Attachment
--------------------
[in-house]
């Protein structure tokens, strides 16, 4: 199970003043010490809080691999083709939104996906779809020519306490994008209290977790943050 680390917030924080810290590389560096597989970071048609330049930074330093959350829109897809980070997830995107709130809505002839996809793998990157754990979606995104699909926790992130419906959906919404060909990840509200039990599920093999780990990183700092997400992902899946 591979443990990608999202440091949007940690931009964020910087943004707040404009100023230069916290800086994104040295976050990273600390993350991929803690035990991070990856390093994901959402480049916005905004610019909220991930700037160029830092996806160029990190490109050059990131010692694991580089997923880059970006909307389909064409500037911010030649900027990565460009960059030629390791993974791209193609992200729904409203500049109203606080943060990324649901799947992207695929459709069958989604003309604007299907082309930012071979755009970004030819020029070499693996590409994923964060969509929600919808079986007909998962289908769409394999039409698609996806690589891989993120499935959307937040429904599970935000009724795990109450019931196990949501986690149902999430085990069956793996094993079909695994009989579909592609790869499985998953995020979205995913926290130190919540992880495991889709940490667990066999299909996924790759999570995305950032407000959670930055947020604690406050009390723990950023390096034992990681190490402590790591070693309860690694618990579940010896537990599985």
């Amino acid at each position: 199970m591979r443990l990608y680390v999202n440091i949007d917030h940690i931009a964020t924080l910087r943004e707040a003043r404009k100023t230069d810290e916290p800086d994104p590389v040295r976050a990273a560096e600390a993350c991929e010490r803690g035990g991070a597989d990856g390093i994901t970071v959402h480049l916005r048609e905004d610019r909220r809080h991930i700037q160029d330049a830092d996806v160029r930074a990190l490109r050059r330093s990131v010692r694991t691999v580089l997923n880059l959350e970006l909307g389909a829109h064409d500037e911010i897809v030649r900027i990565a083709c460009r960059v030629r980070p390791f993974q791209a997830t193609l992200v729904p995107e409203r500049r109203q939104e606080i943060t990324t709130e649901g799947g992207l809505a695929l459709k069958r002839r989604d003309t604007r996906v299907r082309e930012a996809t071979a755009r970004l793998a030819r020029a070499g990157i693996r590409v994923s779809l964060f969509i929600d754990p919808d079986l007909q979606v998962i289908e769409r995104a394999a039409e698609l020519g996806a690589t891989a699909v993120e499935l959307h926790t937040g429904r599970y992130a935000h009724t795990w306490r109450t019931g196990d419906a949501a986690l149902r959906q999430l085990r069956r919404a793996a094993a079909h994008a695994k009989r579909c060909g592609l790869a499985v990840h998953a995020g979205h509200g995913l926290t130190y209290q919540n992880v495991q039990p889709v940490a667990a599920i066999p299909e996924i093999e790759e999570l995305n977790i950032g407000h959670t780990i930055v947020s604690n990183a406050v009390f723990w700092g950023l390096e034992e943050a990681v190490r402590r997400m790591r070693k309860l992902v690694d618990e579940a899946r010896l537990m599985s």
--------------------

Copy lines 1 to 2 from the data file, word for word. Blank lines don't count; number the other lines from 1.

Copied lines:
[in-house]
């Protein structure tokens, strides 16, 4: 199970003043010490809080691999083709939104996906779809020519306490994008209290977790943050 680390917030924080810290590389560096597989970071048609330049930074330093959350829109897809980070997830995107709130809505002839996809793998990157754990979606995104699909926790992130419906959906919404060909990840509200039990599920093999780990990183700092997400992902899946 591979443990990608999202440091949007940690931009964020910087943004707040404009100023230069916290800086994104040295976050990273600390993350991929803690035990991070990856390093994901959402480049916005905004610019909220991930700037160029830092996806160029990190490109050059990131010692694991580089997923880059970006909307389909064409500037911010030649900027990565460009960059030629390791993974791209193609992200729904409203500049109203606080943060990324649901799947992207695929459709069958989604003309604007299907082309930012071979755009970004030819020029070499693996590409994923964060969509929600919808079986007909998962289908769409394999039409698609996806690589891989993120499935959307937040429904599970935000009724795990109450019931196990949501986690149902999430085990069956793996094993079909695994009989579909592609790869499985998953995020979205995913926290130190919540992880495991889709940490667990066999299909996924790759999570995305950032407000959670930055947020604690406050009390723990950023390096034992990681190490402590790591070693309860690694618990579940010896537990599985």